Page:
in Houston, Texas

High costs, low production, substandard workmanship dog state's stimulus weatherization program

Monday, Sep 20, 2010, 03:32PM CST
By Mark Lisheron

Agencies are struggling to account for spending, maintain work quality in $326 mil stimulus program to make low-income homes energy efficient. 'Sense of failure' in nonprofits handling weatherization program, Austin interfaith leader says.

State inspectors found tens of thousands of dollars in unaccounted for charges, substandard workmanship, high administrative costs and low production in more than half of 29 monitoring reviews of the $326 million Weatherization Assistance Program in Texas. 

A Texas Watchdog review of all reports done in June and July by state Department of Housing and Community Affairs inspectors showed 15 of the 44 local weatherizing agencies with serious problems meeting state and federal standards for the American Recovery and Reinvestment Act program. They represent $76.7 million or almost a quarter of the federal stimulus weatherization grants, including the city of Houston, whose $23.6 million is the largest single contract.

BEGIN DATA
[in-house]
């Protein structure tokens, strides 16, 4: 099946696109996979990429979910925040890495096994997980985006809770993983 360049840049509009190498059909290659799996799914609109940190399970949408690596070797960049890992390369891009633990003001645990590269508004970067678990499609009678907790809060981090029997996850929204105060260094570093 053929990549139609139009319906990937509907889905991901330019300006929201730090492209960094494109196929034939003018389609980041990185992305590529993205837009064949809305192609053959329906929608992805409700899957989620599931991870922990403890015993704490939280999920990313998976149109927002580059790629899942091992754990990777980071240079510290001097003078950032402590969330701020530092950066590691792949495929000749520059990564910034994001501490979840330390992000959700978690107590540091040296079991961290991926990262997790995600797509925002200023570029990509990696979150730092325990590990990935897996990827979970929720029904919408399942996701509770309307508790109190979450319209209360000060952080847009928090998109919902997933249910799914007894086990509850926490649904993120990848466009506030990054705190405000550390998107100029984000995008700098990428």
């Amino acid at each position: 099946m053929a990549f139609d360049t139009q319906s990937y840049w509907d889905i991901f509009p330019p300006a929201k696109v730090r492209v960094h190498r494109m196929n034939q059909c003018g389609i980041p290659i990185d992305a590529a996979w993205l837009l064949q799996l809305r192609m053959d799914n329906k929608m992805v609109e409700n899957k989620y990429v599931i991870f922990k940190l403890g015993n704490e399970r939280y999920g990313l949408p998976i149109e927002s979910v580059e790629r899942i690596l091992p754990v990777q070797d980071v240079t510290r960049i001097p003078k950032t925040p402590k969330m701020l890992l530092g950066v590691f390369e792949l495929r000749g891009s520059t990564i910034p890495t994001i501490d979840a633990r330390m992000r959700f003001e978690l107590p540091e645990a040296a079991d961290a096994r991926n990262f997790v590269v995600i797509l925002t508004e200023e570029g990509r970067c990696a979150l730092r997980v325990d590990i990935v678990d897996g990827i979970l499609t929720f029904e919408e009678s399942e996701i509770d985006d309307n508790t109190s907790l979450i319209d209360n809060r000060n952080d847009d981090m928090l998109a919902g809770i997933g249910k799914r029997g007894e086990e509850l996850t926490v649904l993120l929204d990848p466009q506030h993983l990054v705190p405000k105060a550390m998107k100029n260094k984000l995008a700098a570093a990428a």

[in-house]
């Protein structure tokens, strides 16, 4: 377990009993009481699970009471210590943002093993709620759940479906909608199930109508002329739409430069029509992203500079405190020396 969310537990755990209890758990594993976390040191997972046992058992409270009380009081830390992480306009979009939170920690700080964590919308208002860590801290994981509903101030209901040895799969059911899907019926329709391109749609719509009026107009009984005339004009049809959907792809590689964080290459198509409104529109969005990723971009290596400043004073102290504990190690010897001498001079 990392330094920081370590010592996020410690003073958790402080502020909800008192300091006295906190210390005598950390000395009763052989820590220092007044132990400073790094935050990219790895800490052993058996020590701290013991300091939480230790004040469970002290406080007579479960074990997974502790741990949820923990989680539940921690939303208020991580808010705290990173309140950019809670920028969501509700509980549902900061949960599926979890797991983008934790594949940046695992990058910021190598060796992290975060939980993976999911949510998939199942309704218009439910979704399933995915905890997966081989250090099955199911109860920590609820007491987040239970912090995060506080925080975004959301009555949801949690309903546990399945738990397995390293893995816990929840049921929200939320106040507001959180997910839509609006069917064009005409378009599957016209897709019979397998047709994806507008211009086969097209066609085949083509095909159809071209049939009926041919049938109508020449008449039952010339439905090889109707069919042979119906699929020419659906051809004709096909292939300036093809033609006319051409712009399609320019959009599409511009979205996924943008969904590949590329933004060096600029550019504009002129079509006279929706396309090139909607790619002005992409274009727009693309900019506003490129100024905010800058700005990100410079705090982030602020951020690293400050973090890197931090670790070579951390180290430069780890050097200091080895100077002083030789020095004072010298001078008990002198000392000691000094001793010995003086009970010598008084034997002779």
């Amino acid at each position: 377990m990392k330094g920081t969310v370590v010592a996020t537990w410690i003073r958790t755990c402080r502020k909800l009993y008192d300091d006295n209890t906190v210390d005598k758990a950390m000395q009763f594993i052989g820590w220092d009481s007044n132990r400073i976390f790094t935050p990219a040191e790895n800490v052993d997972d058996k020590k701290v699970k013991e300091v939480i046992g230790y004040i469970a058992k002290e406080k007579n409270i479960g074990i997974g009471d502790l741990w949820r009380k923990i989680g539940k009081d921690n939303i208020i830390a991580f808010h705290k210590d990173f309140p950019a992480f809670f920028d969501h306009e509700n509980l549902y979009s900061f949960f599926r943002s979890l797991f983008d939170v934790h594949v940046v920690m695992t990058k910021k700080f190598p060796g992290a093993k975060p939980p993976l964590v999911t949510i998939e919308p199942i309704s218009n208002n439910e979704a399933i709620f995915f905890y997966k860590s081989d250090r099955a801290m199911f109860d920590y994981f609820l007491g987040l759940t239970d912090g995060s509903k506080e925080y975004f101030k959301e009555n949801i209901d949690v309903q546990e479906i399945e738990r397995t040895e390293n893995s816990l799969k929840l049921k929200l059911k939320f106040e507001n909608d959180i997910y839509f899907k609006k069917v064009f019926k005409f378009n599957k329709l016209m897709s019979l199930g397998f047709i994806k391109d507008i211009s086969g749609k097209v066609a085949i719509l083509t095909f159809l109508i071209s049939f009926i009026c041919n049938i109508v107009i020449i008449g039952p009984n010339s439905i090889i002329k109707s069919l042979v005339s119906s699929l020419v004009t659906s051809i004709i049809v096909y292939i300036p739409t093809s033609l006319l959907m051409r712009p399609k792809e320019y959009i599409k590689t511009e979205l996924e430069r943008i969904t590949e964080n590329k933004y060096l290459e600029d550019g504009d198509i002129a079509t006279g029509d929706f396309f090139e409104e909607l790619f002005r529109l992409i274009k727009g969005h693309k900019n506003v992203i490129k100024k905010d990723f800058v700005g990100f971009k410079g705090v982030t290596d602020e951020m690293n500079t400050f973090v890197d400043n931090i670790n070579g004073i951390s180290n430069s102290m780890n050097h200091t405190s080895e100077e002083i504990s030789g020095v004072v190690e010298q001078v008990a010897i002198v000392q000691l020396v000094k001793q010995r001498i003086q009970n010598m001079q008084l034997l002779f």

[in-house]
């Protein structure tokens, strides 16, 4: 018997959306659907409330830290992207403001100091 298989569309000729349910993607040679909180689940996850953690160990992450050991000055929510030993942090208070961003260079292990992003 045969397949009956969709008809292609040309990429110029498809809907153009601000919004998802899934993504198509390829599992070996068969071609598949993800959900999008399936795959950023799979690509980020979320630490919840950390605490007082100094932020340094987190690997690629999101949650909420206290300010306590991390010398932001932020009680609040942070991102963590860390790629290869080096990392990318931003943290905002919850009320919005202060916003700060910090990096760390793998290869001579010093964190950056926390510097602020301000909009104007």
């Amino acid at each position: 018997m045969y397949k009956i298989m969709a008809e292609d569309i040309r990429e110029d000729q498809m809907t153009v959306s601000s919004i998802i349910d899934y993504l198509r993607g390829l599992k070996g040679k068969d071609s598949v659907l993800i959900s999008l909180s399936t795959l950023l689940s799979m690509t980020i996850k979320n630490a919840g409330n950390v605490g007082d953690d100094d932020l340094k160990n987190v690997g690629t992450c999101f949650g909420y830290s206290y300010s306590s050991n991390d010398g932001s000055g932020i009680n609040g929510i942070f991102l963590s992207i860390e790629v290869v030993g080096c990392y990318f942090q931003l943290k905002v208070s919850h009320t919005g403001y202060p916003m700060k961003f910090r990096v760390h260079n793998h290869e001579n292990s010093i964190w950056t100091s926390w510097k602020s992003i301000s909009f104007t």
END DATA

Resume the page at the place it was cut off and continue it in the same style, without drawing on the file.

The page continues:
These programs include: the City of Arlington, Austin Energy, Bee Community Action of Beeville, Brazos Valley Community Action Agency Inc. of College Station, City of Brownsville, Cameron and Willacy Counties Community Projects Inc. of Brownsville, Community Services Agency of South Texas in Carrizo Springs, Concho Valley Community Action Agency in San Angelo, Project Bravo of El Paso, Hill Country Community Action Association of San Saba, City of Houston, City of Lubbock, City of Odessa, South Plains Community Action Association of Leveland and West Texas Opportunities Inc. of Lamesa.